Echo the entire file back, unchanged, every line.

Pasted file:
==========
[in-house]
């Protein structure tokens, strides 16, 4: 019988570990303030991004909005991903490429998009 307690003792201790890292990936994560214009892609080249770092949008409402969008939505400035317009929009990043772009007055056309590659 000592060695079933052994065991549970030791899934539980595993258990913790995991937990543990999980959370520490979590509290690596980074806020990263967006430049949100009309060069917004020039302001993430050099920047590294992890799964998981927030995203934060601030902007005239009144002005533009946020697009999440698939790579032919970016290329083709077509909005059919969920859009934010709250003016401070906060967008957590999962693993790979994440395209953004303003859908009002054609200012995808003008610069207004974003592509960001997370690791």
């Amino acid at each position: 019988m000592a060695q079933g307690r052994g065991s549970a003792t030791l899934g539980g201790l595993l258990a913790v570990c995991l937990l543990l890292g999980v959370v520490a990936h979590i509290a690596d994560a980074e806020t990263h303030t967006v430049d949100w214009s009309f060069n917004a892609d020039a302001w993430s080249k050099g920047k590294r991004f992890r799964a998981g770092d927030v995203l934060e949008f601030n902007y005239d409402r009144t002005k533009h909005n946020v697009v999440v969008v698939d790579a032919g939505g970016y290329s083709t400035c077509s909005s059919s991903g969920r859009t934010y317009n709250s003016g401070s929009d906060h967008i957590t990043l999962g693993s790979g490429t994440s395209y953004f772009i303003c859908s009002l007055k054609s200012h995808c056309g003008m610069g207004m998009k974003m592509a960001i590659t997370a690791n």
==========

[in-house]
């Protein structure tokens, strides 16, 4: 019988570990303030991004909005991903490429998009 307690003792201790890292990936994560214009892609080249770092949008409402969008939505400035317009929009990043772009007055056309590659 000592060695079933052994065991549970030791899934539980595993258990913790995991937990543990999980959370520490979590509290690596980074806020990263967006430049949100009309060069917004020039302001993430050099920047590294992890799964998981927030995203934060601030902007005239009144002005533009946020697009999440698939790579032919970016290329083709077509909005059919969920859009934010709250003016401070906060967008957590999962693993790979994440395209953004303003859908009002054609200012995808003008610069207004974003592509960001997370690791």
């Amino acid at each position: 019988m000592a060695q079933g307690r052994g065991s549970a003792t030791l899934g539980g201790l595993l258990a913790v570990c995991l937990l543990l890292g999980v959370v520490a990936h979590i509290a690596d994560a980074e806020t990263h303030t967006v430049d949100w214009s009309f060069n917004a892609d020039a302001w993430s080249k050099g920047k590294r991004f992890r799964a998981g770092d927030v995203l934060e949008f601030n902007y005239d409402r009144t002005k533009h909005n946020v697009v999440v969008v698939d790579a032919g939505g970016y290329s083709t400035c077509s909005s059919s991903g969920r859009t934010y317009n709250s003016g401070s929009d906060h967008i957590t990043l999962g693993s790979g490429t994440s395209y953004f772009i303003c859908s009002l007055k054609s200012h995808c056309g003008m610069g207004m998009k974003m592509a960001i590659t997370a690791n």